Breezing past The Wind Rises at the Academy Awards, blockbuster Frozen won Best Animated Feature. But that didn’t stop Hayao Miyazaki’s final film from soaring to new heights as a heartfelt tribute to an Italian aircraft designer depicted in the lyrical movie about dreams and war.
For Italo Caproni, the movie is a glory in itself for its homage to his grandfather, Gianni Caproni, who was portrayed as the mentor of protagonist Jiro Horikoshi.
In the film, Caproni’s character, although appearing only in Horikoshi’s dream sequences, was a solid force in the real Horikoshi’s life, guiding him since he was a small boy and as he grew up to become one of the world’s greatest airplane designers.
“My grandfather, Horikoshi, and director Miyazaki are all similar in that they are professional and are very fond of creating something,” said Italo, who lives in a suburb of the Northern Alpine city of Trento.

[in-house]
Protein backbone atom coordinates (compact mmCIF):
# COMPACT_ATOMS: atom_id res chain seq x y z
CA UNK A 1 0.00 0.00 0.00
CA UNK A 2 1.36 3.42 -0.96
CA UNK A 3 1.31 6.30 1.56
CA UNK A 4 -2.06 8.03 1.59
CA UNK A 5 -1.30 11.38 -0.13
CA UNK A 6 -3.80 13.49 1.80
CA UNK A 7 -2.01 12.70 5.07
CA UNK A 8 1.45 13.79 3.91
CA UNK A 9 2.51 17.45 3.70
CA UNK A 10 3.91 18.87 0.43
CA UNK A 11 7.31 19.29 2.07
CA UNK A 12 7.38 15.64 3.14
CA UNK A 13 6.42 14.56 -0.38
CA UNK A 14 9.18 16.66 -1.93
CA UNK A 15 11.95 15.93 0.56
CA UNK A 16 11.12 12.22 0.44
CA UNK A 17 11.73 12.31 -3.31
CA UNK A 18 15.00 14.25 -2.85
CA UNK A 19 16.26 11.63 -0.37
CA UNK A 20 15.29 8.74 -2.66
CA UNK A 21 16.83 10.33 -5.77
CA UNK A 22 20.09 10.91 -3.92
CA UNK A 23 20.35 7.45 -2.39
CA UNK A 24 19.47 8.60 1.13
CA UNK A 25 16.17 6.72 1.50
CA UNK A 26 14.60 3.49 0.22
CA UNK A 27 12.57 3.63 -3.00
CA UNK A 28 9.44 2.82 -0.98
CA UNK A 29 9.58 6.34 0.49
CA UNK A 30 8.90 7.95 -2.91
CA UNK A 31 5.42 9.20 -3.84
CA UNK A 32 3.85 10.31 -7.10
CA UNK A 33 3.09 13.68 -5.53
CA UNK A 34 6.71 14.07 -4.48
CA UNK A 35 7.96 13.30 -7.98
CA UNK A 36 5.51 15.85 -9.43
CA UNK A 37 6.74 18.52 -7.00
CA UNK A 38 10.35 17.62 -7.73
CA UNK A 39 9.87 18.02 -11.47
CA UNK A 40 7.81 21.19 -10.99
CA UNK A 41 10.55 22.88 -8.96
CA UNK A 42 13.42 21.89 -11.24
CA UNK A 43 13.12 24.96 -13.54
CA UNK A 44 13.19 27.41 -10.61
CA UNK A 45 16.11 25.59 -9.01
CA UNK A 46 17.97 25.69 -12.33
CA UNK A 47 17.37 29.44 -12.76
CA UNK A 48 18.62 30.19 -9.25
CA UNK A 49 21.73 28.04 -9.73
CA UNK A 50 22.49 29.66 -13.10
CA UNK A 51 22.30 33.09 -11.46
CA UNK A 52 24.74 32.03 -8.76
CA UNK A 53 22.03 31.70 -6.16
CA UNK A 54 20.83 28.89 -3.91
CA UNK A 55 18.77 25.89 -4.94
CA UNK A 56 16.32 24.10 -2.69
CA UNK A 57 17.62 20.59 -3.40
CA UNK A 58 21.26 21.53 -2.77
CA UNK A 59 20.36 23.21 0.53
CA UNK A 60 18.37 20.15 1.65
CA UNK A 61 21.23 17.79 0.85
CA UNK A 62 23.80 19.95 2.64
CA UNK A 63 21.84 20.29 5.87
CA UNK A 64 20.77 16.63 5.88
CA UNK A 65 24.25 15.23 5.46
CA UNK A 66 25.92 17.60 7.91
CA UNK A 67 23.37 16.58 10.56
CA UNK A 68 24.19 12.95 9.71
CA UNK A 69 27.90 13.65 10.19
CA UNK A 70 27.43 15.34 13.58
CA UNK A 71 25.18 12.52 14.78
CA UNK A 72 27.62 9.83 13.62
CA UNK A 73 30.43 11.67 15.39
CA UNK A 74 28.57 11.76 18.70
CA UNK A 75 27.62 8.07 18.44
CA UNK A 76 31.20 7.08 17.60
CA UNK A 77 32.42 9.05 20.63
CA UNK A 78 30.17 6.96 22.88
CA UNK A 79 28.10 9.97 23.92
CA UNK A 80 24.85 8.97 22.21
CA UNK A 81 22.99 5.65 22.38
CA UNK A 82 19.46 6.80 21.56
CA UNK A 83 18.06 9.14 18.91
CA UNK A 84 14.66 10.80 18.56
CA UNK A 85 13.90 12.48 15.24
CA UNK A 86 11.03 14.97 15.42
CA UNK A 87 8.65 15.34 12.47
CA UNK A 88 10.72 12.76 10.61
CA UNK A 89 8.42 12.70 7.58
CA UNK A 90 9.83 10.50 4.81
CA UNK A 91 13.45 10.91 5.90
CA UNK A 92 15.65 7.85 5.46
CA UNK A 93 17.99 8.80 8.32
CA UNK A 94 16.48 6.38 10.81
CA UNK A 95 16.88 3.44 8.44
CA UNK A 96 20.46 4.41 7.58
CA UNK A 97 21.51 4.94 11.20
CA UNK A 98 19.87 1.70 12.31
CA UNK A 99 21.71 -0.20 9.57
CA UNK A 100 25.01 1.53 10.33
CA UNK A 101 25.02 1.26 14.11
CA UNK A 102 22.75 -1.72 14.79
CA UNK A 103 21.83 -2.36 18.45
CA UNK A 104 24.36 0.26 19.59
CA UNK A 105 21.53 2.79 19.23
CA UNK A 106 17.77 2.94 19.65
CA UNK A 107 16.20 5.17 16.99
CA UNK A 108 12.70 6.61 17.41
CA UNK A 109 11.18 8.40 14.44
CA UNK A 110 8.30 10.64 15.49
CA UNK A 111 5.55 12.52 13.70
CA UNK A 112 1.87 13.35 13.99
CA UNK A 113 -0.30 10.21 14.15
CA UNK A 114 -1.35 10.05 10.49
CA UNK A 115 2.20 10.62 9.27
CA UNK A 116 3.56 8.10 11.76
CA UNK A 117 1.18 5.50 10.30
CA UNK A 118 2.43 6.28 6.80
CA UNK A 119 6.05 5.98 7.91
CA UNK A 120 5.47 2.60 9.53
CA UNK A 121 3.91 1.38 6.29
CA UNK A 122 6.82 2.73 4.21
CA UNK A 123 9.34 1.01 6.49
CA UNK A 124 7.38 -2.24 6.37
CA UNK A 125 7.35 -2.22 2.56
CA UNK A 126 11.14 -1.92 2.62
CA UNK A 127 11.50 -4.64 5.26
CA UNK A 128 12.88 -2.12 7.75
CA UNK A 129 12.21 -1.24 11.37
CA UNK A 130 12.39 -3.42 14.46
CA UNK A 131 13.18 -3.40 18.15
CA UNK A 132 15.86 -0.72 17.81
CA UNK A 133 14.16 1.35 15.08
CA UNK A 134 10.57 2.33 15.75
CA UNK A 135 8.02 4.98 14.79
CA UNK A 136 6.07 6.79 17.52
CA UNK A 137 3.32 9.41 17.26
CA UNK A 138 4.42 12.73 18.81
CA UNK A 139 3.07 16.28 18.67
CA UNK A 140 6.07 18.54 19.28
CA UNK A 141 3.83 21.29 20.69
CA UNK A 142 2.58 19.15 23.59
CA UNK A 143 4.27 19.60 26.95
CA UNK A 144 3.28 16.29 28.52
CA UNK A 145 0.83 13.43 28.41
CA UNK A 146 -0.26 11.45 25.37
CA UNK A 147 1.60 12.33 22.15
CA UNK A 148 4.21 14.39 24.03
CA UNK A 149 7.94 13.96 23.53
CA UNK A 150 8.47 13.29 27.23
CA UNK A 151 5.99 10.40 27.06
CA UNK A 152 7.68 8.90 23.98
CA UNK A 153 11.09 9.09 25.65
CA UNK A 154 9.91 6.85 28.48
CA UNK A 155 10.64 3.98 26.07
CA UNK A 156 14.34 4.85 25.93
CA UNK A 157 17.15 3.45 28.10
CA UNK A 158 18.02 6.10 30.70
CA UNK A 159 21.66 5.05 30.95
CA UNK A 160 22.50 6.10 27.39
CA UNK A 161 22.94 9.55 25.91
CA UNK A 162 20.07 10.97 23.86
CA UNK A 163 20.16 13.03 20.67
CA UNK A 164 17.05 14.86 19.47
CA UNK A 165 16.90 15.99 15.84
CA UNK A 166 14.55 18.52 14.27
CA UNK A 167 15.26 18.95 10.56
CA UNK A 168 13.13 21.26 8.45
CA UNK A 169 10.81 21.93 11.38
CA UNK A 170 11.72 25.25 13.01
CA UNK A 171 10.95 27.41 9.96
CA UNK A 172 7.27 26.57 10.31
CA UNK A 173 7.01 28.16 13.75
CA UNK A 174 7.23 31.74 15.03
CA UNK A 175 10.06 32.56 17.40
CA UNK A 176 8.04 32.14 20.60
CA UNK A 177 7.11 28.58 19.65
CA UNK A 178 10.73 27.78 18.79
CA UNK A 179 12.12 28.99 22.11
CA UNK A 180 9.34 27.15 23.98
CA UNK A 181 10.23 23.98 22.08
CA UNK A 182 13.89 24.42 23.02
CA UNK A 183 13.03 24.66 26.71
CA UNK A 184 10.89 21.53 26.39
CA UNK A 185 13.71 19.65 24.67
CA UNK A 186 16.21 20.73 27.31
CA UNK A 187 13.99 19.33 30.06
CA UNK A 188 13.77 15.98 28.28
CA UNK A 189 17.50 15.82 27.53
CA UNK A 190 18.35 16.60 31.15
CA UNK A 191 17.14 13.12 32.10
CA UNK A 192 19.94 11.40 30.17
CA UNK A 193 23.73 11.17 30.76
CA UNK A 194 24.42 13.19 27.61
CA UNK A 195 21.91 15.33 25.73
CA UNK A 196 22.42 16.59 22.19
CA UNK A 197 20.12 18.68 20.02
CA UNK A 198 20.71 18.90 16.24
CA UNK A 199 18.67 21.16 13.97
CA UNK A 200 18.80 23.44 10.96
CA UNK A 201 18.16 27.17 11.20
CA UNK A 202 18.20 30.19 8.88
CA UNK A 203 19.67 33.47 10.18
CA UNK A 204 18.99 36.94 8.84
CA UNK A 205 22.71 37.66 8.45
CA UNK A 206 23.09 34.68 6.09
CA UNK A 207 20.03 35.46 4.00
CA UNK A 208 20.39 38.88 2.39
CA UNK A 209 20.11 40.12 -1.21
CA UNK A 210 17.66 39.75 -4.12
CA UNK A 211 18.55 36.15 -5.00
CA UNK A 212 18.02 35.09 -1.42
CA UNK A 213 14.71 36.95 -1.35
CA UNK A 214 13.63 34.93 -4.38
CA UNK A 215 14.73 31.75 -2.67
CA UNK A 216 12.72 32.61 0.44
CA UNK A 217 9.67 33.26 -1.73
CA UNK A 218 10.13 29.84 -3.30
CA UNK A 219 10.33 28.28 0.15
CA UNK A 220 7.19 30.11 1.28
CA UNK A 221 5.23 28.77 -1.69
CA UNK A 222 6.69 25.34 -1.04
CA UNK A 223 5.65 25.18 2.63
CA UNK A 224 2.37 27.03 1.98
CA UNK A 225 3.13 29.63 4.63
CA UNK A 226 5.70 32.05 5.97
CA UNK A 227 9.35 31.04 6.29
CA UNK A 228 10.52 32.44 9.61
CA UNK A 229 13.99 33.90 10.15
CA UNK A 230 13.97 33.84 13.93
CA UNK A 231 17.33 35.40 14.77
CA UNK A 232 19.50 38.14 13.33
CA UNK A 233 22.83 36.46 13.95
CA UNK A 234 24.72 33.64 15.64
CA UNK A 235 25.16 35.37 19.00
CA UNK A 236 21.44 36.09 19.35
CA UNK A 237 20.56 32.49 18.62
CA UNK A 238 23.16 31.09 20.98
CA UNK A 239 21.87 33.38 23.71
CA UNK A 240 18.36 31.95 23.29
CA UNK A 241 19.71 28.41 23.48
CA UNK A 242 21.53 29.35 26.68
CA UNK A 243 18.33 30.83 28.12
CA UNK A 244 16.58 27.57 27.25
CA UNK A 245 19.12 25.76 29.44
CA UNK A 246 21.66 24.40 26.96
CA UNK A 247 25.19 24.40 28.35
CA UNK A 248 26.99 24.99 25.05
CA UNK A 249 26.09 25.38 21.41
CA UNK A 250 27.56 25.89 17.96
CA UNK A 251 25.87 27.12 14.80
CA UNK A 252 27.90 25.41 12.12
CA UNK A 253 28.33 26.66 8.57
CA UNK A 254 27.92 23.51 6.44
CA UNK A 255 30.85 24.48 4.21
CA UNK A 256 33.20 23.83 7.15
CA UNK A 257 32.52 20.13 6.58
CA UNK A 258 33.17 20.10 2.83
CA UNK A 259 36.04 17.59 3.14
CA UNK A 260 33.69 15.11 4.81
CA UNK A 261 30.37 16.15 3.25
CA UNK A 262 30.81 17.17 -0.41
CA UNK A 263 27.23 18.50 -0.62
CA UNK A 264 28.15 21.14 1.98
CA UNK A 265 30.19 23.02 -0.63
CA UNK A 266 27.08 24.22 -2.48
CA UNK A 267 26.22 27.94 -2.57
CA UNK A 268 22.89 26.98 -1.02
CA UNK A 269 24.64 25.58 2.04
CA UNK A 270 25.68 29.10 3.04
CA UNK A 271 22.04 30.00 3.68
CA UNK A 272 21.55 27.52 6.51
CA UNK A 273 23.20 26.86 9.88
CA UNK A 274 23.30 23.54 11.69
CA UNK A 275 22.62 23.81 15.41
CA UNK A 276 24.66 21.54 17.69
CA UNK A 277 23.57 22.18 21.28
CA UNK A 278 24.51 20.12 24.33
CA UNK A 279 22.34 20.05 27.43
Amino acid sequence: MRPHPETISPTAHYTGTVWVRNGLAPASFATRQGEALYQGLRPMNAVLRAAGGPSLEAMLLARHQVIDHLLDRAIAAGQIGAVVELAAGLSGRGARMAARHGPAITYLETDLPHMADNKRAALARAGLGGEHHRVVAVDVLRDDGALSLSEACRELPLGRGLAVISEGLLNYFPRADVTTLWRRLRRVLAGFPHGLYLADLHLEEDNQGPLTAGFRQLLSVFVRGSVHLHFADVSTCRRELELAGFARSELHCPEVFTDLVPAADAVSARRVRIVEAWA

Italo, 40, moved by Miyazaki’s earlier film Porco Rosso in 1998, sent Miyazaki two books that contained photos and blueprints of creations of his grandfather’s company, some of which are housed in the Gianni Caproni Museum of Aeronautics in Trento.
Porco Rosso is a story about a former Italian World War I fighter ace set in the Adriatic Sea off the coast of Italy and featured many airplanes that were similar to aircraft designed by Gianni.
It was no coincidence that Miyazaki named his Studio Ghibli after Gianni Caproni’s Caproni Ca.309 Ghibli World War II fighter aircraft.
“After the end of World War II, the existence of my grandfather was denied,” Italo said, adding that his grandfather had been labeld as a “collaborator” in the war.
“I thought director Miyazaki understands my grandfather better than Italians do.”
Gianni Caproni designed and manufactured his aircraft in 1910 for the first time in Italy. His aircraft company constructed many fighter planes after World War I broke out in 1914.
He wanted to build passenger planes and attempted to realize that dream by creating the Ca.60 for trans-Atlantic flights but the aircraft crashed on a test flight in March 1921. Miyazaki depicted the huge plane flying in the sky in The Wind Rises.
By Maesie Bertumen